The Strengths Deployment Inventory (SDI) is a reliable and validated instrument for self-awareness, motives and values, and dealing with conflict. I use SDI intensively in personal coaching, team effectiveness workshops and organization development programs. Read about the instrument, and how it is applied in these 3 fields.
Our strengths, our overdone strengths and how we prioritize these when things go well, and when they don’t.
How we behave in line with our motives and values. Why we do what we do, and how this is perceived by others.
When under stress our values are compromised, we enter conflict, and we all respond in unique ways.
Learn more about developing your diverse team using the SDI. Download here an example report of individual strengths. An example report of responses to conflict can be found here. More information about the SDI tool can be found at the Personal Strengths website.
Contact me to explore how to enhance the effectiveness of your teams.
The short SDI inventories not only reveal how we behave, but also why we behave the way we do. Individuals gain insight in their personal strengths, and how they prioritize these strengths at the moment all goes well.
It also reveals how we work differently under stress and conflict. When things do not go well, we prioritize our – overdone – strengths in a different way.
The prioritization of our individual strengths is represented in a simple figure that will look different for all individuals working with SDI. I often find myself using this instrument in personal coaching, as well as when working with teams. In these workshops, meaningful conversations come up about how we use our strengths, and how we work when we are not effective.
When this insight is established, the team can have productive conversations about taking full advantage of all the strengths in the team. And to take action, such that the team will operate at a significant higher level in the future. My role is to facilitate this powerful process.
SDI goes deeper than most other tools I worked with. It does not only focus on behaviors, but explores the motives that drive our behaviors. This understanding makes teams exceptional: people know what drives them, and how the impact of their motives benefits the team.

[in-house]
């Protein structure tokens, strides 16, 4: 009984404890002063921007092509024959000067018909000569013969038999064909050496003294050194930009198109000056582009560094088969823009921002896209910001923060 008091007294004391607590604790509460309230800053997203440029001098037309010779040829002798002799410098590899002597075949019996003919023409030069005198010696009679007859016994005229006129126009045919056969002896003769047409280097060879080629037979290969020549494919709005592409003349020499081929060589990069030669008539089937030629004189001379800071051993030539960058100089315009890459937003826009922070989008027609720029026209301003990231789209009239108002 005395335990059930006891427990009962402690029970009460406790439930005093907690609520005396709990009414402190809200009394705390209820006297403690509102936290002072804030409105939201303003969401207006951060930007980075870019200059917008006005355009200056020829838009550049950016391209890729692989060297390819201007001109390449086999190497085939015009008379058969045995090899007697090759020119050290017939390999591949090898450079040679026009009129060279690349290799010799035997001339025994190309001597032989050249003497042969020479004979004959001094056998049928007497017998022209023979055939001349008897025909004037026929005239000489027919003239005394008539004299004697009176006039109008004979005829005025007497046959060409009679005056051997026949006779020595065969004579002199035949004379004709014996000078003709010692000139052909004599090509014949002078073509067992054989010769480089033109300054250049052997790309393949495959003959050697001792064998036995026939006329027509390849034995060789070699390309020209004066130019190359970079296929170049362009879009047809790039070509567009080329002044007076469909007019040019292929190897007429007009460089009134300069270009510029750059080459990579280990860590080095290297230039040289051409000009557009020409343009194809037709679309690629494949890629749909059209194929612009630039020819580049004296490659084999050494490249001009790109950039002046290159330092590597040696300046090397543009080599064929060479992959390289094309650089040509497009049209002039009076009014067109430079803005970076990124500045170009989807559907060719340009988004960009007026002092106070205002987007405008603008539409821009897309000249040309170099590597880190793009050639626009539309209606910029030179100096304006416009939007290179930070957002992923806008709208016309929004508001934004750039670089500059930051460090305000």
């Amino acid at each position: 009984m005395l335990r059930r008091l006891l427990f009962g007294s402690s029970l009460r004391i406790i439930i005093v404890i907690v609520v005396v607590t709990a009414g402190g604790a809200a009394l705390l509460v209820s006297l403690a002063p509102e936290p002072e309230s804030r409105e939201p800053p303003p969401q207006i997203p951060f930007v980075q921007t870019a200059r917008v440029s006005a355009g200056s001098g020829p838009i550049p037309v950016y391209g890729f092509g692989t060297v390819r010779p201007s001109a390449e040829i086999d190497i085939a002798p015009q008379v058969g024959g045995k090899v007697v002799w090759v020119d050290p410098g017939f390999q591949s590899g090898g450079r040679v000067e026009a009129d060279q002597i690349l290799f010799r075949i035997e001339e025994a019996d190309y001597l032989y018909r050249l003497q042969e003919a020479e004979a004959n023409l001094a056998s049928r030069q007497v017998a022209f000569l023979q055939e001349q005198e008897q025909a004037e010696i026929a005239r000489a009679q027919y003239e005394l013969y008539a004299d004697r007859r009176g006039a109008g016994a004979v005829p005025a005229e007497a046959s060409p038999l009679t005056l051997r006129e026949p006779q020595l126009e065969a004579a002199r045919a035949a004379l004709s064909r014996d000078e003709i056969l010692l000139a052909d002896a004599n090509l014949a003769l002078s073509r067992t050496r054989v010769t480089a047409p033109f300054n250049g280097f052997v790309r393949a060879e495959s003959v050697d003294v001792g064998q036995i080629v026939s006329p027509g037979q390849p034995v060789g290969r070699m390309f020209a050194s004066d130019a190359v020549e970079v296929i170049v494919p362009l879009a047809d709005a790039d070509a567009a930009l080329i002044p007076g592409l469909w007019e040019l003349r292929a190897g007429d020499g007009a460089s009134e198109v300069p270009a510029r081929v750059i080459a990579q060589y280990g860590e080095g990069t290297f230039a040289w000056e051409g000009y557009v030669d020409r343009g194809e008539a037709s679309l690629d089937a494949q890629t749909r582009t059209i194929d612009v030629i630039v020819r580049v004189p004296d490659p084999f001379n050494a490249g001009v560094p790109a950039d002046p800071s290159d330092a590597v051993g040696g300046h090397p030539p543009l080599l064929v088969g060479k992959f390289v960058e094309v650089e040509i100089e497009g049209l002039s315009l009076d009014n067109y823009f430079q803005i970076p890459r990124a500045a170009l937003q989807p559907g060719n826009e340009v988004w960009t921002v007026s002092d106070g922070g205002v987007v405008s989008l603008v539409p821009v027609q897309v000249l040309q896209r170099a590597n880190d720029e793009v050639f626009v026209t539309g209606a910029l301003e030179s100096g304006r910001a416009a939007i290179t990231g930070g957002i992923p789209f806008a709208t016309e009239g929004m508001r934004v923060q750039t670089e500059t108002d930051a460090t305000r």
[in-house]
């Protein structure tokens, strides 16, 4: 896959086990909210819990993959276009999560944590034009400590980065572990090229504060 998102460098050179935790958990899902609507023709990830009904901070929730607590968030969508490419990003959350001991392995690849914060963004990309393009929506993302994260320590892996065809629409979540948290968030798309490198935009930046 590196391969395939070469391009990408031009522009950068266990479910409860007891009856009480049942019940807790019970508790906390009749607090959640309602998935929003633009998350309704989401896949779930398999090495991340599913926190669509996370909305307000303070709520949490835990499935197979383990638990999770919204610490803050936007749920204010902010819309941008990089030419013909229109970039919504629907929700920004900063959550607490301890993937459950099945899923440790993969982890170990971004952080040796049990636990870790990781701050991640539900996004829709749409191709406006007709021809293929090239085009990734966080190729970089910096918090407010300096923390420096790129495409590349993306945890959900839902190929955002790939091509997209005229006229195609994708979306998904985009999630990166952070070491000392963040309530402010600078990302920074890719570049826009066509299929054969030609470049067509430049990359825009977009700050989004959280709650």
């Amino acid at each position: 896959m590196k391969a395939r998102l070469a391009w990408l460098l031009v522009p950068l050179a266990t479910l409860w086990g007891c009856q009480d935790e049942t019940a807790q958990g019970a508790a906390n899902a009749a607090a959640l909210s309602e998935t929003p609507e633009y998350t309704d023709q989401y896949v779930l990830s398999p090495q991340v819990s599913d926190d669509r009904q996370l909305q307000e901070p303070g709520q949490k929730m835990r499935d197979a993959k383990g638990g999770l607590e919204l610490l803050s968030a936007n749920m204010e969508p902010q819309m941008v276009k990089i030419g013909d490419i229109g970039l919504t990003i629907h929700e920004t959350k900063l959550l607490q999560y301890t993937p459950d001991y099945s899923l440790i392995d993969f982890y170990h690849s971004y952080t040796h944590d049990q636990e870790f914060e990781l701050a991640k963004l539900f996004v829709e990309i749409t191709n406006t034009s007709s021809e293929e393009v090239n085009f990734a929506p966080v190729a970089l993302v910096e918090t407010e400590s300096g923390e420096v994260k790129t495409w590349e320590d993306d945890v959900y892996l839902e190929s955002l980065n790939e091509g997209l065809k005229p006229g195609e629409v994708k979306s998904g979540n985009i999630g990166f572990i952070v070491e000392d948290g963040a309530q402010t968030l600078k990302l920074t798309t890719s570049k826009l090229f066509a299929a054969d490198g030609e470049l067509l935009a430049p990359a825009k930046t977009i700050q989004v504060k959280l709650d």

We call this our Motivtional Value System: an assembly of all the values we hold, that makes us behave in a way that meets our personal motives. A bit simpler formulated: why we do what we do. It is amazing to see what happens in teams when team members suddenly have meaningful conversations about their motives, and how that drives their behavior in effective and ineffective situations.
The Motivational Value System is depicted as a black dot on the SDI Triangle, which is composed of seven clusters with unique characteristics. This is where we operate in line with our strengths. This is where we feel comfortable and where we prefer to be when doing work.
When things get stressful at work and conflict enters, our motives and reactions change. People usually go through 3 stages of conflict, and SDI will give insight into these 3 stages and the order in which we go through these. It will tell you how your motives change in times of conflict: this is represented by the arrow in below figure. The size of the arrow represents how easy it is for your environment to see that you are going through conflict.
Conflicts are triggered by behaviors and events that disrupt our motives and values. This is where the overdone strengths come in: somebody who is confident can overdo this, and is perceived by others as arrogant, triggering conflict when the other person’s strength is modesty.
Getting teams to talk about this is extremely powerful. Not only because stress and conflict are unavoidable and we want people to deal with it smartly. More importantly, we want people to understand why they get into conflict, which motives are compromised in conflict, and what the team can do to learn from conflict, and overcome conflict rapidly.